Etowah County Chief Administrator Patrick Simms has turned himself in to authorities in Chambers County on a charge of sexual abuse of a child under the age of 12.
The Chambers County Sheriff's Office website issued a news release on Friday saying Simms was named as a suspect February 8 when Chambers County's Criminal Investigative Division received a complaint about possible abuse.
|Etowah County Chief Administrator Patrick Simms|
Simms has been Etowah County's Chief Administrator, the highest ranking non-elected official in the county government, since January 2006. In 2012 the Alabama County Administrators Association named him county administrator of the year.
On Friday, February 13, the Etowah County Commission held a called meeting, then went into executive session to discuss issues related to "courthouse security and technology."
When they returned, they voted to place Simms on administrative leave with pay, and did not give a reason or comment further.
A day earlier, FOX6 News had tried to reach Simms for an unrelated story, but despite our being told he was in the Etowah County Courthouse and had been tied up in meetings, he never returned our calls.
District 1 Commissioner Joey Statum told FOX6 briefly by phone the commission likely won't take any further action until next week, because four commissioners are flying to Washington to discuss the Highway 77 Southside bridge project with federal officials.
Statum says the next move is also predicated on hearing from Simms' attorney.
The Chambers County Sheriff's Office asks if anyone has any information about this case or any similar incidents to contact them or call Crime Stoppers.
SALT LAKE CITY, Utah — A federal grand jury has indicted a former Ute tribal leader who is accused of sexually abusing a child.
On Thursday, U.S. Chief Magistrate Judge Brooke C. Wells unsealed a four-count indictment that charges Richard Jenks Jr. with two counts of aggravated sexual abuse of a child within Indian Country and two counts of sexual abuse of a minor within Indian Country.
Jenks sexually abused a girl from the time she was 10 years old until she was 16, assistant U.S. attorney Drew Yeates said in court. DNA evidence recovered from items collected at Jenks' house corroborate the alleged victim's account of the ongoing abuse, the prosecutor said, adding that the government's case is "extremely strong."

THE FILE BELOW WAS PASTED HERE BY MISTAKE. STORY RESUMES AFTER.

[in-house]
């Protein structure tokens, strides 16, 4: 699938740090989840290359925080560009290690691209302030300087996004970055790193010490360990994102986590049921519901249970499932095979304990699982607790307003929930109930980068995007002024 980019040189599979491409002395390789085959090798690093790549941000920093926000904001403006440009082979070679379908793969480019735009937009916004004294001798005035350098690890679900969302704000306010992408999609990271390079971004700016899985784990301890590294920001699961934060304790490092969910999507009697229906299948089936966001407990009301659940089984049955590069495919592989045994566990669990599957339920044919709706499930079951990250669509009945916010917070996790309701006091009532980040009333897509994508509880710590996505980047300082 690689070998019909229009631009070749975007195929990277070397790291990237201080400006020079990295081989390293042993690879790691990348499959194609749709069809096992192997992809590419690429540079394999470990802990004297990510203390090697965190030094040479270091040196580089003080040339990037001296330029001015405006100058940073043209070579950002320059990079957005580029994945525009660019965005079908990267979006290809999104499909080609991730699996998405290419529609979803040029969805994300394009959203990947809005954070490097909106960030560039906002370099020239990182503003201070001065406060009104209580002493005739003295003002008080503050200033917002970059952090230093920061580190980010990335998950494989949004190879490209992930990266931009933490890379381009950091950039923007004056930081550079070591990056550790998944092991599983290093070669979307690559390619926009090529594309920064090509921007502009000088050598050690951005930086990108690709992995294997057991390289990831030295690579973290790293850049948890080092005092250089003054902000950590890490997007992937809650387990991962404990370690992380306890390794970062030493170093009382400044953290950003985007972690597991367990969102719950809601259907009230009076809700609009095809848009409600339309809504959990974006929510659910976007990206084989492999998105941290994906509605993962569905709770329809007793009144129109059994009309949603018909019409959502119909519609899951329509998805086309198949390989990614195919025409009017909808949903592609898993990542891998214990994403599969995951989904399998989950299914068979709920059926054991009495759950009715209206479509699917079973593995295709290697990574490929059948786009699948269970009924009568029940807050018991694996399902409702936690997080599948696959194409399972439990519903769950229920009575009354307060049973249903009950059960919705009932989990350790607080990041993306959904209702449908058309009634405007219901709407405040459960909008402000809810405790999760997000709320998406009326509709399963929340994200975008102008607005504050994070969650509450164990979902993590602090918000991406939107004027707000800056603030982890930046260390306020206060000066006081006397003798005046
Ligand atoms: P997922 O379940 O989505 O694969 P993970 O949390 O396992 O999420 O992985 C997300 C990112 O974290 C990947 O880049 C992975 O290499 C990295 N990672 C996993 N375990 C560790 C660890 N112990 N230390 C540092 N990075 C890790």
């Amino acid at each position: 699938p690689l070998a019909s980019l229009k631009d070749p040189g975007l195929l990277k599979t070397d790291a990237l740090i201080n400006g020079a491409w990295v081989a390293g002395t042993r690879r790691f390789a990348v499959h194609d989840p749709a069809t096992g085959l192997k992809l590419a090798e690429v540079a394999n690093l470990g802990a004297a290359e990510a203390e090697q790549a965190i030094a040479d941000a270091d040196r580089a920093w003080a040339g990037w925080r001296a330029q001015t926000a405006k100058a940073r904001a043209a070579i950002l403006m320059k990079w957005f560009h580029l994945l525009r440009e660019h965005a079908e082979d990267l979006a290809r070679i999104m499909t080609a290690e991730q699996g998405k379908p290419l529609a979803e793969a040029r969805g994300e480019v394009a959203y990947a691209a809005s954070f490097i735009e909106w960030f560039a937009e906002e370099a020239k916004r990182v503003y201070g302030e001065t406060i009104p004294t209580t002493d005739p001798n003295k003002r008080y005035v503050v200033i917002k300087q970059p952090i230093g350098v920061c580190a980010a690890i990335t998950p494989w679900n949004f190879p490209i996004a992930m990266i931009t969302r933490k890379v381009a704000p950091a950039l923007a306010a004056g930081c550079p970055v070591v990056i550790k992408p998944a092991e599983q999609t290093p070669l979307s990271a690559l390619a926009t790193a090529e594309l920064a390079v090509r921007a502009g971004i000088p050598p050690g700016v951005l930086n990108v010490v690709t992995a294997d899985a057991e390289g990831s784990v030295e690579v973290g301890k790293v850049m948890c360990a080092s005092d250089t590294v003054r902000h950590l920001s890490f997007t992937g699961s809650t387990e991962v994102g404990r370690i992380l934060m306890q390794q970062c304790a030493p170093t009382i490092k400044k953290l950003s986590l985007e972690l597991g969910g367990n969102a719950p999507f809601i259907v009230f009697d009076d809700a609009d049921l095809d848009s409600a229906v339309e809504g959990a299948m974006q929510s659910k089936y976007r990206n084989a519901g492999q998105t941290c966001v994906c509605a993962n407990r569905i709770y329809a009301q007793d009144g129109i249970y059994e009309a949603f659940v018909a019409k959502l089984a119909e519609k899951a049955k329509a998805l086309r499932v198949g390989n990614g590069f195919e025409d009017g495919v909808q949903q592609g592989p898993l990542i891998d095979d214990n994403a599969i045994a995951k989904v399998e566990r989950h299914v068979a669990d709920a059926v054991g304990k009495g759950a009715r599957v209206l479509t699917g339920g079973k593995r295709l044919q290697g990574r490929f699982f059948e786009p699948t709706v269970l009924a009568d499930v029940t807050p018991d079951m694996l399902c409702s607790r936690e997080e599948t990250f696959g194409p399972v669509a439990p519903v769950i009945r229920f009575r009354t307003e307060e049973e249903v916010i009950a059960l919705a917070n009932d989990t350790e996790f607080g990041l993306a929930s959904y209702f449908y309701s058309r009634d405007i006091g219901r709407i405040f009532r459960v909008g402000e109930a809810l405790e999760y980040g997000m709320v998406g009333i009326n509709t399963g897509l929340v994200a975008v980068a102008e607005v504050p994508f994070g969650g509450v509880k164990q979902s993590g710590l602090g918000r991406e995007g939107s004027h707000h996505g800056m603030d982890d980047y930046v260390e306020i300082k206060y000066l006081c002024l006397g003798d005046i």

Yeates asked the judge to keep Jenks in federal custody until the case is resolved, but defense attorney Rudy Bautista argued that his client hasn't made any threats against the alleged victim or tried to flee in the months since his arrest.
"We believe there are already safeguards in place," Bautista told the court.
|Richard Jenks Jr, former member of Ute Indian Tribe's governing council|
Bautista noted that Jenks does not have any contact with children and has a home in Fort Duchesne, where he has strong family and community ties. Yeates countered that Jenks is in the middle of a divorce and his estranged wife wants to live in the house with the couple's children.
"She fled to Nevada with the kids (after Jenks' arrest)," Yeates said, adding that the woman believes the area where she is living now is unsafe for her children and would like to return to Utah.
Wells announced that she witnessed some of Jenks' supporters in the courtroom shaking their heads as Yeates spoke and saw others whispering to each other. She called a brief recess to talk to the attorneys.
"I'm concerned at the reaction I saw from those in the gallery," Wells said when she took the bench again, adding that she wanted FBI agents and Bureau of Indian Affairs police to watch for "any retaliation against the victim or her family."
Wells ordered Jenks to remain in custody until a bed is available at a federal halfway house in Salt Lake, or until suitable arrangements can be made for him to live somewhere along the Wasatch Front.
Outside the courtroom, Bautista said he plans to look into the possibility that Jenks has been falsely accused.
"I do intend to investigate thoroughly the possible motivation for fabricating these allegations," he said.
Jenks, 56, has served more than one term on the Ute Tribe Business Committee, where he represented members of the tribe's Uncompahgre Band. The six-member Business Committee exercises executive and legislative power on the Uintah-Ouray Indian Reservation in northeastern Utah. Jenks' most recent term in office ended in April 2013.
The tribal court case against Jenks is expected to be dismissed, now that the federal case has been filed. A conviction on the federal aggravated sex abuse charge carries a mandatory sentence of 30 years to life in prison. The sex abuse charge carries a possible sentence of up 15 years in prison.